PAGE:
As mentioned earlier, in Western culture black is the colour of mourning and death. It is also a colour of rebellion and trouble (backstabbing and deceit), especially among younger people. As we’ve already seen, black is a very ambiguous colour and can be positive or negative depending on the circumstances. For instance, black (and orange) is the colour of Halloween (scary) but also the colour for little Chinese boys (normal happy children). An example of black’s mystical side can be seen in many Westerns. Hero’s predominantly wore white while the villains would don black clothing, however as time passed the hero’s started wearing more and more black, adding that mysterious, dangerous edge to themselves.

You can get the same, elegance, mystery and sophistication without having to use actual black. Dark greys and browns can sometimes replace it. But be careful using dark colours with black, it can work but if the shades are too dark they can blend into the black and become a horrible blur. But it’s ability to complement brighter colours makes it a perfect match with green, red, blue and even yellow!

Bad Associations
- Evil, darkness, night.
- Illegal activities (blackmarket), punishment.
- Outcasts, untrustworthy scoundrels.
- Slander, blackmail.
- Sexy, temptation.

Good Associations
- Formal, sophistication.
- Expert (predominantly martial arts).
- Power, mysteriousness, agents.

Word Associations
Charcoal, coal, ebony, ink, jet, midnight, obsidian, onyx, raven, sable, soot.


Detailed Information: White

White is the presence of light. It stands for purity, innocence and cleanliness. Much like black, it goes well with almost any other colour. However white can also be associated with headaches and blindness for some, because if you stare at this bright colour when it is intense it can cause those problems.

White is seen as a good colour because it is linked to brides and weddings (because of their innocence and purity, being handed over to the man by their father). It also links to hospitals, doctors, nurses and dentists whom are all people who help us and our health (and wear lots of white themselves). Angels are usually depicted wearing white and we associate the Heavens with this goodness. Other cultures also viewed gods, deities and royalty with white for similar reasons.

White is bad because in the East, it is the colour for funerals, death and mourning. If ever seen as a tempting and sexy colour, it will only be due to its presence of innocence, youth and purity. To taint and take advantage of someone’s innocence can appeal to some people. Hence, long white stockings on school girls and their white shirts, make them even more innocent and youthful.

White is often a neutral background colour in which other colours are thrown onto and around. Other colours combined with white will be the colours that convey most meaning. Use pure white to convey softness, purity and cleanliness. Less effective that pure white are creamy, ivory, beige colours; they carry the same properties as white but are more subtle and less obvious as plain white. Small amounts of white can soften something and suggest a snowy, winter theme.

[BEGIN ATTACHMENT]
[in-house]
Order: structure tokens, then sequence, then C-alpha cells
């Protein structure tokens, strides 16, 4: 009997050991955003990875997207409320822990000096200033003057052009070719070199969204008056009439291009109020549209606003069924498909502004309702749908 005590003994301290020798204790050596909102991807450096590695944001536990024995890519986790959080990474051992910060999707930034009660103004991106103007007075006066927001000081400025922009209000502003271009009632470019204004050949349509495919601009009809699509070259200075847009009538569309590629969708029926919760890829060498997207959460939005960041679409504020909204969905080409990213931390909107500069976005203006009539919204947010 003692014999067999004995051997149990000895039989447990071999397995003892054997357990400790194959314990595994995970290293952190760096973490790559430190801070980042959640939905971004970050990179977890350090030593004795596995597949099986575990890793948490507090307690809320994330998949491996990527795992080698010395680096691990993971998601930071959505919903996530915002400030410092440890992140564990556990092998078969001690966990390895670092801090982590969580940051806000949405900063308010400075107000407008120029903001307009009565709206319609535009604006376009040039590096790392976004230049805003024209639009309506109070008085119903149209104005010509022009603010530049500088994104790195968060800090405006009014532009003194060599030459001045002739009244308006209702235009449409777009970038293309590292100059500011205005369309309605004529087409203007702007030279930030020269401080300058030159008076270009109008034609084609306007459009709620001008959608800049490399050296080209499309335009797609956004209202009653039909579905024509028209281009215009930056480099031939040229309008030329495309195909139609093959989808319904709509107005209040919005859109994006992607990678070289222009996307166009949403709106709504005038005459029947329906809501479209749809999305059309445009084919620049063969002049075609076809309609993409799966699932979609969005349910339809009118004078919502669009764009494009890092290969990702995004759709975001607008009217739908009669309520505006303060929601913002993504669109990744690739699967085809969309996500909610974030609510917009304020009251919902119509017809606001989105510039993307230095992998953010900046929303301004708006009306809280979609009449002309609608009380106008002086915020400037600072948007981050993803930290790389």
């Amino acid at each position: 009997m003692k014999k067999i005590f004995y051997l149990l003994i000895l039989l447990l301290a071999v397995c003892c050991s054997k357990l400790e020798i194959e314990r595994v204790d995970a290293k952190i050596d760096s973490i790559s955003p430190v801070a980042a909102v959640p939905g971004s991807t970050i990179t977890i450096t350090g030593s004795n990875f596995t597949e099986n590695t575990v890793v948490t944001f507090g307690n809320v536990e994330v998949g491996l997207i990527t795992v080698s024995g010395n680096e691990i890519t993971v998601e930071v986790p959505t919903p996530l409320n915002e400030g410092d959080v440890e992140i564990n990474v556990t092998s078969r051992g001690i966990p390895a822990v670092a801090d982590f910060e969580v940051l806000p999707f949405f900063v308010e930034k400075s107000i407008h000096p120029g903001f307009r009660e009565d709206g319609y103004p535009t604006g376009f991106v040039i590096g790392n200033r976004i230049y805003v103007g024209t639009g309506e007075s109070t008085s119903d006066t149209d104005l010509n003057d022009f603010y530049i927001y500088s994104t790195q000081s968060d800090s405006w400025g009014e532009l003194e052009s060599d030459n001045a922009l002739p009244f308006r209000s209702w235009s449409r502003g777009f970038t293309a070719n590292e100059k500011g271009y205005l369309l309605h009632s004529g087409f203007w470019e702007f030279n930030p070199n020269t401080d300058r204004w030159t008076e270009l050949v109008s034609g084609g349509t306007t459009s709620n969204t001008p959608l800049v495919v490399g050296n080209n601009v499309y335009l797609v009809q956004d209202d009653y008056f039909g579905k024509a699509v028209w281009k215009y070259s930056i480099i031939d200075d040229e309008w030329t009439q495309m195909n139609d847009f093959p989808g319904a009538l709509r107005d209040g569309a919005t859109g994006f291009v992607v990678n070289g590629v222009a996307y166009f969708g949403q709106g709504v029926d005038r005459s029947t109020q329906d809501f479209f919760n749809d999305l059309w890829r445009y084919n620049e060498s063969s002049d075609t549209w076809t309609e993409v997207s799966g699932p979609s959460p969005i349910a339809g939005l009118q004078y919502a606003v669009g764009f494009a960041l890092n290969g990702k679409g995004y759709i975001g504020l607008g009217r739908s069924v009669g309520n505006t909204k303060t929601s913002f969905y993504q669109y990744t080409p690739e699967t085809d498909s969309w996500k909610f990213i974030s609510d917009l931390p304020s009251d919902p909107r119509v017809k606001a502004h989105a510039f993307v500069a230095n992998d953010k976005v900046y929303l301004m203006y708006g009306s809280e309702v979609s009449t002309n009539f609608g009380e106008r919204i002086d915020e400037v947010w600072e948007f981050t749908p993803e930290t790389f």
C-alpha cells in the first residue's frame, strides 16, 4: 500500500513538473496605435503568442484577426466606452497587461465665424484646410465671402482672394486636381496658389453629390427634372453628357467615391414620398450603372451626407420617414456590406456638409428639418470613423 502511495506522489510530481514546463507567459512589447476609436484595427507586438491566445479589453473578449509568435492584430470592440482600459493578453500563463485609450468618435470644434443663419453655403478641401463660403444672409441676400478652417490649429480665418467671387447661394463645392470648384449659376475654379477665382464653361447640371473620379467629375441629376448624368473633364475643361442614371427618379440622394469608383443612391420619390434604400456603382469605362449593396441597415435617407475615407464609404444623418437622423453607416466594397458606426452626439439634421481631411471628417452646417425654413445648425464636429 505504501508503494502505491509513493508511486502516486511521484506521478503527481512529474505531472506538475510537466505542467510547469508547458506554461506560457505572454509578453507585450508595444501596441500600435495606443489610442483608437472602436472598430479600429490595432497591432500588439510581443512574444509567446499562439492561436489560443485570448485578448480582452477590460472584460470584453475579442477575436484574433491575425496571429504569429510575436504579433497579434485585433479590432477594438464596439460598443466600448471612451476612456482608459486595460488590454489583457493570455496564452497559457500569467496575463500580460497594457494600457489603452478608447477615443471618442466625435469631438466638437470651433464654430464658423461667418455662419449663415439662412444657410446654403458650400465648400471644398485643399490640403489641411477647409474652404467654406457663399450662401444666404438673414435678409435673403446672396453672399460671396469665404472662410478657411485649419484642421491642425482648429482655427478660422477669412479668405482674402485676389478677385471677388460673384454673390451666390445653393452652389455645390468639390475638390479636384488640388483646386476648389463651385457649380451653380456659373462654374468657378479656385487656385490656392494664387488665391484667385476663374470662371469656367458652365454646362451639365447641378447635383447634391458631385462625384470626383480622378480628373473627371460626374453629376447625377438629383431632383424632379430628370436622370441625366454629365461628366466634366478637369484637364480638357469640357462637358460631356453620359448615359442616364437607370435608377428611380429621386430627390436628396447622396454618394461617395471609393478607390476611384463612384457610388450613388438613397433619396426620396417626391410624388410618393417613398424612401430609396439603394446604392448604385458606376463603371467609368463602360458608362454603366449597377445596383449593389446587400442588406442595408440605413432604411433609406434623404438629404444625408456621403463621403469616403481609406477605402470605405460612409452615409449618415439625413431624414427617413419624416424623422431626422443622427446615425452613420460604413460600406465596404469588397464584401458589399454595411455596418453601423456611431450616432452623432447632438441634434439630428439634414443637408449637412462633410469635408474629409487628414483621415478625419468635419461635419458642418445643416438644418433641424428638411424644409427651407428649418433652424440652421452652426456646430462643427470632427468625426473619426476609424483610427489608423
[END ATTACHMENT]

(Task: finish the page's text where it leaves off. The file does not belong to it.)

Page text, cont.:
When applied with darker colours or light primary colours, white will enhance their prominence. If applied with pastel tones it will provide a softer, more lively look. Reds, whites and blues together make a patriotic colour scheme.

Bad Associations
- Surrender, defeat.
- Fast, frightening, ghostly.
- Pale, illness, sickness.
- Boring, plain, normal, tempting (to do something to it, flick paint at it etc).

Good Associations
- Purity, cleanliness, innocence.
- Rarity, magical, uniqueness.
- Royal, noble, saviour, deity, gods.

Word Associations
Albino, beige, chalk, corn-silk, cream, diamond, ghost, ivory, lily, linen, milk, old lace, paper, pearl, seashell, smoke, snow, whitewash.


Detailed Information: Green

Green is associated with nature and the environment. It signifies health, growth, renewal and ecology. However it’s bad undertones are jealousy or envy and inexperience (marines refer to an inexperienced newcomer as Green).

Green is a peaceful and calming colour, with some similar properties to blue; time is said to move more quickly in a green room. Darker shades of green are very easy on the eyes and you can stare at this colour with ease.

Green’s cooling and warming effect is very good, it denotes stability, balance and harmony (Qui Gon Jin lightsaber is green in Star Wars: Episode I). For some people, darker greens can signify authority and military overtones, but this isn’t often.

Combining blue with green forms a nature theme, with water and life. It can also denote growth, forests and new beginnings with blue (and sometimes brown). Green with beige, tan and brown colours often suggests recycled / organic overtones. Purple with green produces a high contrast showing a lively aspect. Fresh fruity colours are made with green, orange and yellow. And yellow, black (or white) and green make a sporty combination.

Bad Associations
- Money (dollar bills).
- Jealousy, envy.
- Newcomer, inexperienced, untrained, novice.
- Pale, sickness, rotting or decaying.

Good Associations
- Money (dollar bills).
- New, fresh.
- Clean, ecological.
- Growth, health, renewal.
- Permission, accessibility (traffic lights).

Word Associations
Apple, aquamarine, beryl, emerald, forest, grass, jade, leaf, lime, moss, mint, olive, pea, pine, sage, sap, spring, viridian.


Detailed Information: Red

Red is a powerful colour that has conflicting symbolism. On one hand it means love, passion and intensity but on the other edge is the war, blood and danger aspects. Red is also the colour of cupid (love) and the Devil (war). Red has been shown to have a genuine physical effect on respiration rate, increasing blood pressure. Red signifying anger and danger probably equally stems from the natural redness in the cheeks and physical action to anger and physical exertion as it does to its associations. Blushing is also a physical reaction, one to strong emotions of love, caring and devotion.

Due to red’s strength as a colour, it is related to power. Celebrities for example, walk the red carpet. In China red shows prosperity, happiness and good fortune. In other cultures it shows purity, joy and celebration, similarly in Western culture Christmas is a time of joy and it’s significant colour theme is red, white and some green. Flashing red lights warn us of danger or emergency. Stop signs are also red, to catch a driver’s attention and alert them. Red stands out in everyday life due to the lack of redness in nature, not as many things are red (in the West) as there are browns, blues and green colours.